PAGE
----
TORONTO -- The Minnesota Wild were thrilled that 2011 first-round pick Jonas Brodin emerged as a defensive workhorse last season. They'd like 2012 first-round pick Mathew Dumba to do the same this fall.
"I hope I get the same [opportunity]," Dumba told NHL.com at this week's NHL Players Association Rookie Showcase. "Just go in there with my hard work and determination and earn that. Hopefully I can do the great things he did. He had an awesome season.
"We're really good friends. He's a great guy and he deserves that. It was pretty cool seeing him make the transition so smooth. When he's out there, it almost looks effortless. He's an awesome guy."
Brodin, a Swede who was the 10th player drafted in 2011, averaged 23:12 of ice time, playing mostly with Norris Trophy finalist Ryan Suter. But things didn't go quite as smoothly for Dumba after he was the seventh player taken in the draft a year later.
In December, Dumba was one of the final cuts made by the Canada national junior team, marking the second straight year he would not fulfill one of his childhood dreams of competing in the World Junior Championship. Dumba did make the Wild's opening-night roster out of training camp but did not dress for any games before being returned to Red Deer of the Western Hockey League. Despite missing several games in January, Dumba tied for 18th in scoring among WHL defensemen.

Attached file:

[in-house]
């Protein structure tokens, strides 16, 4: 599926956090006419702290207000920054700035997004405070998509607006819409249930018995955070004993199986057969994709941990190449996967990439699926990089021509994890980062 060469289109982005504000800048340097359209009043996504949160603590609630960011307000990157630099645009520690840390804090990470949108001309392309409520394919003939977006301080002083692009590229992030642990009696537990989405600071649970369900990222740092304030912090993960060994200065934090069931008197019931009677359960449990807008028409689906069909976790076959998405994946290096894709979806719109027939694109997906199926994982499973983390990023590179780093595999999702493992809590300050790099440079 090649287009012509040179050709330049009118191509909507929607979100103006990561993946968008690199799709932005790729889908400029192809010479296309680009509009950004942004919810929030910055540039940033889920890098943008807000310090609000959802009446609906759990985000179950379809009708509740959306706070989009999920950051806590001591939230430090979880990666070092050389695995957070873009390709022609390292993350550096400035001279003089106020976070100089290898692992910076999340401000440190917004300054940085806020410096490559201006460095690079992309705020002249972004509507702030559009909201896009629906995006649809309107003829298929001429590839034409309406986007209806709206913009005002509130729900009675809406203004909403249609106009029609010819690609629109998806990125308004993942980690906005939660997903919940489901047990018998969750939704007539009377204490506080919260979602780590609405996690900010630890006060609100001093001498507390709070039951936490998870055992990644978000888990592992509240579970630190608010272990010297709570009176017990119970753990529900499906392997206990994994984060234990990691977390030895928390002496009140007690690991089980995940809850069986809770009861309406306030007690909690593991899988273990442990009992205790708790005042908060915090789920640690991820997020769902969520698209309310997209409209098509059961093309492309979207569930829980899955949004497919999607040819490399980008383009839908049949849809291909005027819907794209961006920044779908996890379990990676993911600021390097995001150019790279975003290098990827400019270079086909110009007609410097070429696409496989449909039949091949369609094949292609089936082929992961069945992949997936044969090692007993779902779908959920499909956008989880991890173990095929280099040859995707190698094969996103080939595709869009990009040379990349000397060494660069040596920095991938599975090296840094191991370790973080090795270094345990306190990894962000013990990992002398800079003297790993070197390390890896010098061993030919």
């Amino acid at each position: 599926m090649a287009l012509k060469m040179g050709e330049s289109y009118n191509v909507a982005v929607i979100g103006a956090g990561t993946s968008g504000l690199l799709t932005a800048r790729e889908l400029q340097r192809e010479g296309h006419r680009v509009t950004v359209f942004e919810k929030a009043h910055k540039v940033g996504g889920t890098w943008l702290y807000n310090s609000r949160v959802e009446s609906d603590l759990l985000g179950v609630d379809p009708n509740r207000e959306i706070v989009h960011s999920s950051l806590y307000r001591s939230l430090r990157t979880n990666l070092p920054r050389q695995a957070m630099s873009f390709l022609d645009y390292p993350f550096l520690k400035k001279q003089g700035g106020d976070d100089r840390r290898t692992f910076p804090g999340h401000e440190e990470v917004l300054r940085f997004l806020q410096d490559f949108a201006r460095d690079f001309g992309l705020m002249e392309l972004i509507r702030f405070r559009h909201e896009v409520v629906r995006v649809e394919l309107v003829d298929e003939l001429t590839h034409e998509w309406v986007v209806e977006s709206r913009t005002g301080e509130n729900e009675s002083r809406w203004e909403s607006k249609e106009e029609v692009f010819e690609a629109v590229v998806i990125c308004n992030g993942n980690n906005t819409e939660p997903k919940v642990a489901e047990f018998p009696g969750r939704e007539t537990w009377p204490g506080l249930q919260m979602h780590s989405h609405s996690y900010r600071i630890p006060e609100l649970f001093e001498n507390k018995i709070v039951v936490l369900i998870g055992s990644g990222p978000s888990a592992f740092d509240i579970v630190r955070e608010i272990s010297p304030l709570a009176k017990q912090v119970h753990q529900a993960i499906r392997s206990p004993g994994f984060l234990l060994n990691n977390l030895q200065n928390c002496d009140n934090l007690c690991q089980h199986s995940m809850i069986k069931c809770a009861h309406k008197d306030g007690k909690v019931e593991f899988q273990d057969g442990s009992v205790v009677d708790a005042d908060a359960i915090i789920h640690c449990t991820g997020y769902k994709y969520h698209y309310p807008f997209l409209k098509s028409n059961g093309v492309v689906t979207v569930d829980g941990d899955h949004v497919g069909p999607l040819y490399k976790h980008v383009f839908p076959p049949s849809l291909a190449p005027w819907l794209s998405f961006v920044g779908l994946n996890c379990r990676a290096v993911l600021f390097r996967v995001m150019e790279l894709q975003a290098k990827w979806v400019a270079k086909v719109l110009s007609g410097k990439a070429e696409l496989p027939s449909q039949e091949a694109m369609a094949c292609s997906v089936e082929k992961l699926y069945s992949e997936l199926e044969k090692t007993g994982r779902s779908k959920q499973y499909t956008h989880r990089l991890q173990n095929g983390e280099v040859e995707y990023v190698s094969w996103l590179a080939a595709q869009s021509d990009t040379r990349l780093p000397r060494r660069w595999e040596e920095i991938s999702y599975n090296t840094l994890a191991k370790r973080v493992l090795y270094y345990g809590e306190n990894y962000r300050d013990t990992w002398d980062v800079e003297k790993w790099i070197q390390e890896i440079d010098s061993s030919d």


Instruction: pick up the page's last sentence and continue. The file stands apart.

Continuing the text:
The 19-year-old has another chance to make this year's Canada team for the World Junior, but his primary goal is playing with the Wild alongside his friend. That mission will start when training camp opens in September.
"They said, 'Just come into camp and be ready. Be ready for everything,'" Dumba said. "There are going to be mistakes. You need to learn to battle through that and just be sharp. That continued improvement is one of the things that will really push me to the next level and maybe help me stay."
Staying with the Wild would make it easier to continue his close friendship with Brodin. Minnesota's top two defensive prospects met last year at development camp. They were roommates at orientation and became fast friends. Though they spent most of the season hundreds of miles away, the two were able to keep in touch with the occasional phone call or text message.
"We're buddies now. He teaches me some Swedish here and there. I only know normal greetings and chirps," Dumba said. "We didn't really talk too much about hockey. We would talk about music. He's big into his house music. He loves that stuff. I know what's going on in the hip-hop and rap side of things."
Dumba said he and Brodin can find harmony together on the ice. He's looking to get started with a Brodin-like rookie season in 2013-14.
"I hope that I can do that. Just like Jonas did," Dumba said. "You kind of see it and hope maybe one day that can be a possibility. But we're a long ways from that. [There's] still a lot of hard work between then and now."